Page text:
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If you can't beat the speed of light, change it

technofile  by al fasoldt

Columns and commentaries in a life-long dance with technology

Simple gray rule

If you can't beat the speed of light, change it

By Al Fasoldt

Copyright © 1987, The Syracuse Newspapers

The International Substandards Organization is about to release its second annual list of proposed changes in areas affecting consumer electronics. As I did last year, I am reporting on the activities of this secret group to further the public interest.

As was the case last year, the ISO is releasing its report on the first of April. An advance copy was secured by a source inside the ISO.

According to documents left on one of the coffee tables at the conference, chief among the concerns of ISO members from the United States and Japan is the need to secure faster computing speed in the latest generation of personal computers.

Early personal computers, such as the IBM PC, worked at what by current standards could be called a slow "clock rate.'' Computer designers worked hard to speed up the "clock'' in these computers, and were quite successful.

But as computing speed increased, it became increasingly clear that computer chips could not be speeded up past a certain point—that point being, as all school children know, the speed of light.

In their debate over this issue, delegates from ISO's member nations said design engineers had reached the limits of their know-how, and one delegate told the group "it was time nature did something to help us out for a change.''

The delegate then proposed changing the speed of light to a more useful figure, and his motion was approved without dissent. The change is to take place immediately. The ISO then renamed the existing units for measuring the speed of light, and came up with these terms instead:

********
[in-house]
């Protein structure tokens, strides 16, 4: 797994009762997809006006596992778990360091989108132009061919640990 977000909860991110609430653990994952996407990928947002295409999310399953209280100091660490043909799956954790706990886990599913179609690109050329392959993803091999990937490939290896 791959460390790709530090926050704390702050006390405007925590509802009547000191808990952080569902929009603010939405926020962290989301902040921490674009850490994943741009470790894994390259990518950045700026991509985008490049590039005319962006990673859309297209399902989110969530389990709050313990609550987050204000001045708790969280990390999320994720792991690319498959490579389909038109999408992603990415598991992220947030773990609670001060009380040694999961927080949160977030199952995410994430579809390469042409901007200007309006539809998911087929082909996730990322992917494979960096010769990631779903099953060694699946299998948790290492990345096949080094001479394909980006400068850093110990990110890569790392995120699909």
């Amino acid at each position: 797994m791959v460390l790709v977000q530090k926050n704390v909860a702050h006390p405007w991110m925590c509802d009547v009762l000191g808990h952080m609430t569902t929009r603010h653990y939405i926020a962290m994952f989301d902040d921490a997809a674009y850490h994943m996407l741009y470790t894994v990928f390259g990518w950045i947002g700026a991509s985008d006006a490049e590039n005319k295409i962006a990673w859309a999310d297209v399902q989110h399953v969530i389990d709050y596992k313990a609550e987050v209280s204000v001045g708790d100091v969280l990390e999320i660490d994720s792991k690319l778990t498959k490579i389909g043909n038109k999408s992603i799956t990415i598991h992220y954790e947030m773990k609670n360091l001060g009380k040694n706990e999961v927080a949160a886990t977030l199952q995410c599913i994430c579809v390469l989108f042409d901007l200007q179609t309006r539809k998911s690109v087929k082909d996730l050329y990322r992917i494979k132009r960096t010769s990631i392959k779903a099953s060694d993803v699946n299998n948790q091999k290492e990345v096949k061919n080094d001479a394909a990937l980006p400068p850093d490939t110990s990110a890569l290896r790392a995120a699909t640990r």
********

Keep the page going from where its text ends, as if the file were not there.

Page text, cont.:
Present speed of light: 55 megaphotons per candlepower.

Proposed speed of light: 65 megaphotons per candlepower.

My source said many delegates had refused to approve the higher limit until they were assured that it was to be allowed only in those chips that were uncongested. Chips used in urban computers will continue to follow the older limit.

He added that the first computers designed to use the higher "natural'' clock speed should appear this fall.

On another topic, a proposal to ban black-and-white televisions from the market was narrowly defeated after complaints from manufacturers of pocket sets, who said color models that will replace the tiny B/W sets are not yet readily available.

The ISO is expected to vote again on the ban next year. The ISO's opposition to B/W sets is based on medical evidence that deprivation of color leads to deep-seated ambivalence. ISO members have been of two minds about the issue for some time.

Another change that the ISO turned down would have allowed sales personnel at hi-fi shops to implant newly developed bone-conduction headphones on customers. ISO members said most hi-fi store employees do not have the experience needed to perform the implantation, in which a tiny loudspeaker is sutured under the skin behind each ear.

"The sales people at the store I go to can't even find a 6- by 9-inch speaker in a box full of parts,'' one ISO delegate said, according to my source. "How am I supposed to trust them with a surgeon's knife alongside some customer's head?''

The issue will come up again next year. Health authorities in some countries have already said they are opposed to the implants, unless they are performed by doctors who know something about hi-fi.

That's this year's report. As always, please do not ask me for more information, as I have already told more than I know.

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